Upon the Spanish-American war, a new sensational, thrilling, sexy and often false kind of journalism boosted sales.
“At the end of the nineteenth century, American imperialism and journalistic dynamism ame together to create one of the darkest moments in the history of the news media….
The changing news business attracted entrepreneurs who saw journalism as an exciting frontier worthy of their creative talents. Two publishing visionaries in particular dominated the era and ultimately changed the profession: Joseph Pulitzer and William Randolph erst. After they revolutionized journalism, their bitter rivalry gave birth to a brand of sensationalism known as yellow journalism. Its toxic formula–one part news to one part hype–fueled the infamous Hearst-Pulitzer circulation war.”
–Mightier than the Sword: How the Media Have Shaped American History by Rodger Streitmatter
However, upon this time, as “dark” as it may be, it did indeed attract entrepreneurs. Pulitzer, “a mercenary fighting for the North in the Civil War” came to find himself a writer, reporter and journalist. He created the St. Louis Post Dispatch and brought news to people who had “been ignored by the comparatively staid sheets of the older order.” Streittmatter says Pulitzer believed newspapers cheap, written clearly, concisely and should actively crusade in the community interest.
Pulitzer changed journalism and laid down the building blocks for Twitter. The 140-character post microblog developers did exactly the same thing. Young entrepreneurs saw an opportunity to bring something to a community. Before Twitter, to be a blogger was still not casual. People would sit down in front of their glowing screens, write, edit, post and maybe edit again. Blogging was for writers whom many argued were not journalists, even if they practiced journalism. Twitter lowered the barrier for social journalists, people who wanted to broadcast their thoughts online.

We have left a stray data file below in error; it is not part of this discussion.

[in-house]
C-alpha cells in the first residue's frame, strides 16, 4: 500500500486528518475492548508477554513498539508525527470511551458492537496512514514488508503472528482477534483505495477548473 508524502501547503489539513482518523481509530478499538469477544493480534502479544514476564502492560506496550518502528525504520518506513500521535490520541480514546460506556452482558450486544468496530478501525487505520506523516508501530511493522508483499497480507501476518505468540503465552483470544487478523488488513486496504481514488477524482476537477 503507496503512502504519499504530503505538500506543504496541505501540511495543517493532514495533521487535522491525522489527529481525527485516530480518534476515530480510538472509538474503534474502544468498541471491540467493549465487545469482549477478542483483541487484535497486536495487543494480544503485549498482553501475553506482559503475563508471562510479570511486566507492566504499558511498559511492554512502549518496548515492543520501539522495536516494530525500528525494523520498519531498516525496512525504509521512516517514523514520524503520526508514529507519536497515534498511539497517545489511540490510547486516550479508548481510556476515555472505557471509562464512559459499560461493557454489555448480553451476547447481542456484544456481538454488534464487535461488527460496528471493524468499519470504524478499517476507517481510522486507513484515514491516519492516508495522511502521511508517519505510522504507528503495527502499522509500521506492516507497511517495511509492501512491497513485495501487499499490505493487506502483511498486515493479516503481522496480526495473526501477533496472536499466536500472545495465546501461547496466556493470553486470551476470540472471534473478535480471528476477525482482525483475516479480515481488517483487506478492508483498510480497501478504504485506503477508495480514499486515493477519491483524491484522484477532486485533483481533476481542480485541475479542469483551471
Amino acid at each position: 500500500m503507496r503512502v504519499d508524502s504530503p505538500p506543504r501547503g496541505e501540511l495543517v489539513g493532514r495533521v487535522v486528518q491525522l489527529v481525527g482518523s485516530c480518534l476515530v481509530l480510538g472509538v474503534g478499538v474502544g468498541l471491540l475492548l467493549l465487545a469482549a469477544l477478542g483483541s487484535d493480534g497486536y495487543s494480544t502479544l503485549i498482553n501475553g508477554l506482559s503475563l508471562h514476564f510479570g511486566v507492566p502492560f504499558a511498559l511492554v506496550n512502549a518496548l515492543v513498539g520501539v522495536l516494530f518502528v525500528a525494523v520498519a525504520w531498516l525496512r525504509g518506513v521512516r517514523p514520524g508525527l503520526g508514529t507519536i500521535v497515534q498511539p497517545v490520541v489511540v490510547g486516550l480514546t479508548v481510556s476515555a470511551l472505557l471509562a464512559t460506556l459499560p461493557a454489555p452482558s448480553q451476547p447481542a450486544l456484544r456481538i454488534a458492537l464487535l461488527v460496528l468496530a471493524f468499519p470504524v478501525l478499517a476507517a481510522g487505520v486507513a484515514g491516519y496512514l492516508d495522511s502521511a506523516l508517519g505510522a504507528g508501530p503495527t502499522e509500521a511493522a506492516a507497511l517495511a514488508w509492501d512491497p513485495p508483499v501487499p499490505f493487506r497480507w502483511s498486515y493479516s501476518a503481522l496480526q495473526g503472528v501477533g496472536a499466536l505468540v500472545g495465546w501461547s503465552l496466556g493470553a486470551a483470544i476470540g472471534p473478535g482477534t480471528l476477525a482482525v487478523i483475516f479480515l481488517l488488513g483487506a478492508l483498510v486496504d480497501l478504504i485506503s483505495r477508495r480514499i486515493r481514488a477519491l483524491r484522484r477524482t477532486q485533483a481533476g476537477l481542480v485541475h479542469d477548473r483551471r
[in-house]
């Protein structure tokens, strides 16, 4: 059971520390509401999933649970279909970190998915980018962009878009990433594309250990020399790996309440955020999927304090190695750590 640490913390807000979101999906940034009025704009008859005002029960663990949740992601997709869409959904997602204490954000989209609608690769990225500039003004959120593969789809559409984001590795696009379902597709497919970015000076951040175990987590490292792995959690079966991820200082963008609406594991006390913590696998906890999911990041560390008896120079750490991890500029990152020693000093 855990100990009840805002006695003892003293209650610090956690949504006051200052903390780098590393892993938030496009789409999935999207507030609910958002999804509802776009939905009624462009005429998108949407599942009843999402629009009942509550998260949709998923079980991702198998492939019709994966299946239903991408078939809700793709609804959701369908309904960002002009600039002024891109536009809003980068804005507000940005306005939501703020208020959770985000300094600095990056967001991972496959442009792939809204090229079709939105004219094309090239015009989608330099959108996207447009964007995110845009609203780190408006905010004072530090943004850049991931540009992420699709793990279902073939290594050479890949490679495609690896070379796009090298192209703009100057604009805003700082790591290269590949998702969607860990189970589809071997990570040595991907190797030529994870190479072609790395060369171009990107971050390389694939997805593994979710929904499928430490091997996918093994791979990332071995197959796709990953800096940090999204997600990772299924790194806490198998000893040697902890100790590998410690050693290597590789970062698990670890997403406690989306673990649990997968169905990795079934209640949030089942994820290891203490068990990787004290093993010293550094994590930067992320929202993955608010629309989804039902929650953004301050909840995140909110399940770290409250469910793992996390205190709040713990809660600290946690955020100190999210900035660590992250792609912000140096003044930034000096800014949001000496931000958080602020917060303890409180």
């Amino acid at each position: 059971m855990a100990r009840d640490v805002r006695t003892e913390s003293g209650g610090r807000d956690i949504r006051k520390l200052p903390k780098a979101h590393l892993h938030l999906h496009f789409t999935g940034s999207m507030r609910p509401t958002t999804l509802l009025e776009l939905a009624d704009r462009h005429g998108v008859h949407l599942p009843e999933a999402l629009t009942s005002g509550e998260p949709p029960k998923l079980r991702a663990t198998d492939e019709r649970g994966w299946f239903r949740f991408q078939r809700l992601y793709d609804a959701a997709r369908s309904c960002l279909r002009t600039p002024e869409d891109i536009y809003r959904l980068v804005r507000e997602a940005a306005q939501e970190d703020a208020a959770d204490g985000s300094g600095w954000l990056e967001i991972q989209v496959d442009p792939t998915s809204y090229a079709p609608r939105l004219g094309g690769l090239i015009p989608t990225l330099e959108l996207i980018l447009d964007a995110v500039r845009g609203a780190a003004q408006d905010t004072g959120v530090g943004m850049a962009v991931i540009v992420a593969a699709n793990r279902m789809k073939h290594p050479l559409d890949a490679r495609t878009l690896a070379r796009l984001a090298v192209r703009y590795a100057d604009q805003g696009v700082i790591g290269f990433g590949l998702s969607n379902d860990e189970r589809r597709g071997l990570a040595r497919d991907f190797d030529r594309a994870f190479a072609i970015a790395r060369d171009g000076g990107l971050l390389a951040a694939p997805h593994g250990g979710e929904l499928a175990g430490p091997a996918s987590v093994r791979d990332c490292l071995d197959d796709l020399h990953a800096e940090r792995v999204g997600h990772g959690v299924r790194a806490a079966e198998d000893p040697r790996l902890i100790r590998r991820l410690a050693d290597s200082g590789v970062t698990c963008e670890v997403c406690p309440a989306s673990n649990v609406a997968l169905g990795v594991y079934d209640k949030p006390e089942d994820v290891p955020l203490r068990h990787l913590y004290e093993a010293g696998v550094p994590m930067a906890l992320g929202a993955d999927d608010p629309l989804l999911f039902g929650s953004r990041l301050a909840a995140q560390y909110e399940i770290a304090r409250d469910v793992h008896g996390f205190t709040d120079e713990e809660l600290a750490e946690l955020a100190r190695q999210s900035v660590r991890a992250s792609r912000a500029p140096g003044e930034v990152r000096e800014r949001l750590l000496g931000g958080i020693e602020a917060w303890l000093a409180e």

How did Dorsey, Stone and Williams lower the barrier and motivate people to post, blog, write or broadcast online? They did what Pulitzer did. In creating a 140-character limit every writer had to become an editor. Their length limit forced people who may otherwise be overly verbose to write clearly and certainly concisely.
The other thing Pulitzer said news should do is “actively crusade in the community interest.” Social networks like Twitter and Facebook require our social journalists to do exactly that. When we follow someone who posts inane, offensive, boring or uninteresting content, we the community serve as their editor. We validate and approve their posts with replies, retweets, likes and comments. Poor posts get new feedback. Poor social journalists lose followers or get hidden.
When the New York Times came to your doorstep, you could not tell the delivery man to stop sending the Style or Sports section. The only way the reader could double as an editor (and I mean editor loosely) is to unsubscribe or write a letter. Now, good content (sensational or not) gets more validation, a boost in circulation which is exactly what Pulitzer was able to do.